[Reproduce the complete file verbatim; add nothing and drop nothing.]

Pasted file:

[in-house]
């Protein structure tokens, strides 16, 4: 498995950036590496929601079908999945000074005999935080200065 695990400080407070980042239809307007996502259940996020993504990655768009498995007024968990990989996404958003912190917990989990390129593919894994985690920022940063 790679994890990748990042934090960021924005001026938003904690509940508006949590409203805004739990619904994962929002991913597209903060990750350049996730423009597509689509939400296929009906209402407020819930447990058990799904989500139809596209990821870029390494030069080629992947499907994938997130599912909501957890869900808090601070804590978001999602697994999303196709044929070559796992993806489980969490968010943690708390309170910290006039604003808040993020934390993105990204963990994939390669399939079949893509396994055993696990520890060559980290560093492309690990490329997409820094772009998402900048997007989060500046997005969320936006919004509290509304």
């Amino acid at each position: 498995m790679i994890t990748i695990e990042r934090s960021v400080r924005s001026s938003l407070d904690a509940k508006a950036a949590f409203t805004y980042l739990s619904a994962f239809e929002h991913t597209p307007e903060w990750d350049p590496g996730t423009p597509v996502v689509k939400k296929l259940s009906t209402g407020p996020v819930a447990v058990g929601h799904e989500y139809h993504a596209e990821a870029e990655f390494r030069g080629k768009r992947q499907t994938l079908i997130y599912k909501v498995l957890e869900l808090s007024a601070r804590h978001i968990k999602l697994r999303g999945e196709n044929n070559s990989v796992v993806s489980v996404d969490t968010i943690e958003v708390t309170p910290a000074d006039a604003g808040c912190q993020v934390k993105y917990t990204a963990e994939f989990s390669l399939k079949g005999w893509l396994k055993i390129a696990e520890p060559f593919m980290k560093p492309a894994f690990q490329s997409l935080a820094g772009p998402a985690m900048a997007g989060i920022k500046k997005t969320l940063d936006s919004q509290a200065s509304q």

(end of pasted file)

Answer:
[in-house]
């Protein structure tokens, strides 16, 4: 498995950036590496929601079908999945000074005999935080200065 695990400080407070980042239809307007996502259940996020993504990655768009498995007024968990990989996404958003912190917990989990390129593919894994985690920022940063 790679994890990748990042934090960021924005001026938003904690509940508006949590409203805004739990619904994962929002991913597209903060990750350049996730423009597509689509939400296929009906209402407020819930447990058990799904989500139809596209990821870029390494030069080629992947499907994938997130599912909501957890869900808090601070804590978001999602697994999303196709044929070559796992993806489980969490968010943690708390309170910290006039604003808040993020934390993105990204963990994939390669399939079949893509396994055993696990520890060559980290560093492309690990490329997409820094772009998402900048997007989060500046997005969320936006919004509290509304």
């Amino acid at each position: 498995m790679i994890t990748i695990e990042r934090s960021v400080r924005s001026s938003l407070d904690a509940k508006a950036a949590f409203t805004y980042l739990s619904a994962f239809e929002h991913t597209p307007e903060w990750d350049p590496g996730t423009p597509v996502v689509k939400k296929l259940s009906t209402g407020p996020v819930a447990v058990g929601h799904e989500y139809h993504a596209e990821a870029e990655f390494r030069g080629k768009r992947q499907t994938l079908i997130y599912k909501v498995l957890e869900l808090s007024a601070r804590h978001i968990k999602l697994r999303g999945e196709n044929n070559s990989v796992v993806s489980v996404d969490t968010i943690e958003v708390t309170p910290a000074d006039a604003g808040c912190q993020v934390k993105y917990t990204a963990e994939f989990s390669l399939k079949g005999w893509l396994k055993i390129a696990e520890p060559f593919m980290k560093p492309a894994f690990q490329s997409l935080a820094g772009p998402a985690m900048a997007g989060i920022k500046k997005t969320l940063d936006s919004q509290a200065s509304q």